The Federal Trade Commission has filed a complaint in federal court against AT&T Mobility, alleging the company misled smartphone customers by reducing data speeds, as much as 90%, for millions customers it had sold "unlimited" data plans.
Filing a court complaint means the FTC “has reason to believe” AT&T is or has been violating the law.
The move comes as the FCC is investigating AT&T and other major mobile carriers for slowing data speeds on plans sold as unlimited, or what FCC Chairman Tom Wheeler has characterized as "throttling."
The FTC alleges AT&T failed to adequately disclose to customers with unlimited data plans that, "if they reach a certain amount of data use in a given billing cycle, AT&T reduces – or “throttles” – their data speeds to the point that many common mobile phone applications – like web browsing, GPS navigation and watching streaming video – become difficult or nearly impossible to use," the FTC said.
“AT&T promised its customers ‘unlimited’ data, and in many instances, it has failed to deliver on that promise,” said FTC Chairwoman Edith Ramirez in a statement. “The issue here is simple: ‘unlimited’ means unlimited.”
“Wireless customers across the country are complaining that their supposedly ‘unlimited’ data plans are not truly unlimited, because they are being throttled and they have not received appropriate notice," said an FCC spokesman. "The FCC has been actively investigating throttling practices since this summer, when Chairman Wheeler sent letters to major nationwide wireless carriers about these practices. We continue to work on this important issue, including with our partners at the FTC, and we encourage customers to contact the FCC if they are being throttled by AT&T or other cellular providers.”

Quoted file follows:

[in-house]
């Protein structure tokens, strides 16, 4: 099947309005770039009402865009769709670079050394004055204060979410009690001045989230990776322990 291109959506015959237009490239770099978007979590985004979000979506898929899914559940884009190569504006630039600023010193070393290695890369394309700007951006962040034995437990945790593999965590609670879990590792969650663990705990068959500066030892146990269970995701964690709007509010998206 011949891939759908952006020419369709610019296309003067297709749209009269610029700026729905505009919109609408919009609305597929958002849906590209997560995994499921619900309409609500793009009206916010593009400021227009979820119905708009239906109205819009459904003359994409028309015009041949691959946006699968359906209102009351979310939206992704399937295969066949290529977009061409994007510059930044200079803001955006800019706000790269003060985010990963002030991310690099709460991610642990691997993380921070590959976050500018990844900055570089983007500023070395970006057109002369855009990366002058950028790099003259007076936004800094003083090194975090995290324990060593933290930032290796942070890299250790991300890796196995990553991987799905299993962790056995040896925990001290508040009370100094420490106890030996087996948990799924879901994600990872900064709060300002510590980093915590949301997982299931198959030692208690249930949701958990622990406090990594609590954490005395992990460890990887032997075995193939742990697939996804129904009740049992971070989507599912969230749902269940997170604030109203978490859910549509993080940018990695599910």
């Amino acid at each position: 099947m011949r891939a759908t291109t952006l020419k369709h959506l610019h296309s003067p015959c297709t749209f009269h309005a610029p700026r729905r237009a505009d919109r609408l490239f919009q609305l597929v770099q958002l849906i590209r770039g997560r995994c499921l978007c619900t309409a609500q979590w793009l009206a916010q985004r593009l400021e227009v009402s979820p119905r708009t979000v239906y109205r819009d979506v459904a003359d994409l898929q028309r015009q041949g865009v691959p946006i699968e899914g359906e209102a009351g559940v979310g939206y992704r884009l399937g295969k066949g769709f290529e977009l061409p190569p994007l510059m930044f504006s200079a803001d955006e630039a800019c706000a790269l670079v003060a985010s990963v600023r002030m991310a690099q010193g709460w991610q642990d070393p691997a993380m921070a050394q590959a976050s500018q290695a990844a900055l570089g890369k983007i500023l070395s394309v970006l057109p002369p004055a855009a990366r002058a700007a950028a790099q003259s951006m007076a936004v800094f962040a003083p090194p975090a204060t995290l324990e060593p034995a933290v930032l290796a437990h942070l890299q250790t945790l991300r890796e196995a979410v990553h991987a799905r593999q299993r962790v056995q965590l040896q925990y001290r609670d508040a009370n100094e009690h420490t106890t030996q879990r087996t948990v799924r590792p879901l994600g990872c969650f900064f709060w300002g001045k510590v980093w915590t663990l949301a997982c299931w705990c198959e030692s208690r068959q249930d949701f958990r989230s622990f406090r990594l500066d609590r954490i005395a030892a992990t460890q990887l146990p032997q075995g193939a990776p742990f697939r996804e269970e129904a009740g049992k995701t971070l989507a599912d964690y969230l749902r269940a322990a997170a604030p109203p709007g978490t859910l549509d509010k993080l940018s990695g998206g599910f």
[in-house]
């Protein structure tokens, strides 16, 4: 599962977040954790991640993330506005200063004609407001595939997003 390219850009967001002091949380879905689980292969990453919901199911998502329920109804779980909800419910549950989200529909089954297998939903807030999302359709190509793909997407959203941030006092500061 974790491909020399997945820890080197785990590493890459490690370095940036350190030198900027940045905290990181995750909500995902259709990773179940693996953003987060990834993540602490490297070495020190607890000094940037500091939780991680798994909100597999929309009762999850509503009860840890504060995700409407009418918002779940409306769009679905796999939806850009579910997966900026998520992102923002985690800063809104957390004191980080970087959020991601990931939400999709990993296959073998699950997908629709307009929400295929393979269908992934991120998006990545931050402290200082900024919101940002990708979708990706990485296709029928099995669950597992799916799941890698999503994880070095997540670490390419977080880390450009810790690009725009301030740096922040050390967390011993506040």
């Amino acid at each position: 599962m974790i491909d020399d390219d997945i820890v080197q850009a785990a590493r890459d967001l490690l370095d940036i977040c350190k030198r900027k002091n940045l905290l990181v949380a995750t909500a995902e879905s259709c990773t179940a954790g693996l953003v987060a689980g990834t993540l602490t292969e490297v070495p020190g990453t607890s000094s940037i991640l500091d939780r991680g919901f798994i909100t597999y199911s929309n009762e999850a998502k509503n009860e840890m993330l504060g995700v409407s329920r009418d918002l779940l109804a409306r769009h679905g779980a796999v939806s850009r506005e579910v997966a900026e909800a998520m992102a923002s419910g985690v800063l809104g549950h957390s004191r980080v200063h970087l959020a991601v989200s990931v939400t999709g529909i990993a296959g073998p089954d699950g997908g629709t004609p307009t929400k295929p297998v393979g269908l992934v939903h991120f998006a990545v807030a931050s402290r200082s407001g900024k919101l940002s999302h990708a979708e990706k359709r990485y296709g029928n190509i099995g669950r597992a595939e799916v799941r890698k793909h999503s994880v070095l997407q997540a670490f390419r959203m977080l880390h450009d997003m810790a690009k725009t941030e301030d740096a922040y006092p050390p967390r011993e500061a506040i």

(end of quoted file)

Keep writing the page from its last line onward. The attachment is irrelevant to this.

Verizon announced following those letters that it would not proceed with plans to "optimize" its network for customers with unlimited plans by managing speeds of the top 5% of data users with unlimited plans at peak periods.
Back in July, the FCC issued an advisory to ISPs, including wireless, about providing "accurate information" to their customers.
“The FTC’s allegations are baseless and have nothing to do with the substance of our network management program," said Wayne Watts, AT&T senior EVP and general counsel. "It’s baffling as to why the FTC would choose to take this action against a company that, like all major wireless providers, manages its network resources to provide the best possible service to all customers, and does it in a way that is fully transparent and consistent with the law and our contracts.
“We have been completely transparent with customers since the very beginning. We informed all unlimited data-plan customers via bill notices and a national press release that resulted in nearly 2,000 news stories, well before the program was implemented. In addition, this program has affected only about 3% of our customers, and before any customer is affected, they are also notified by text message.”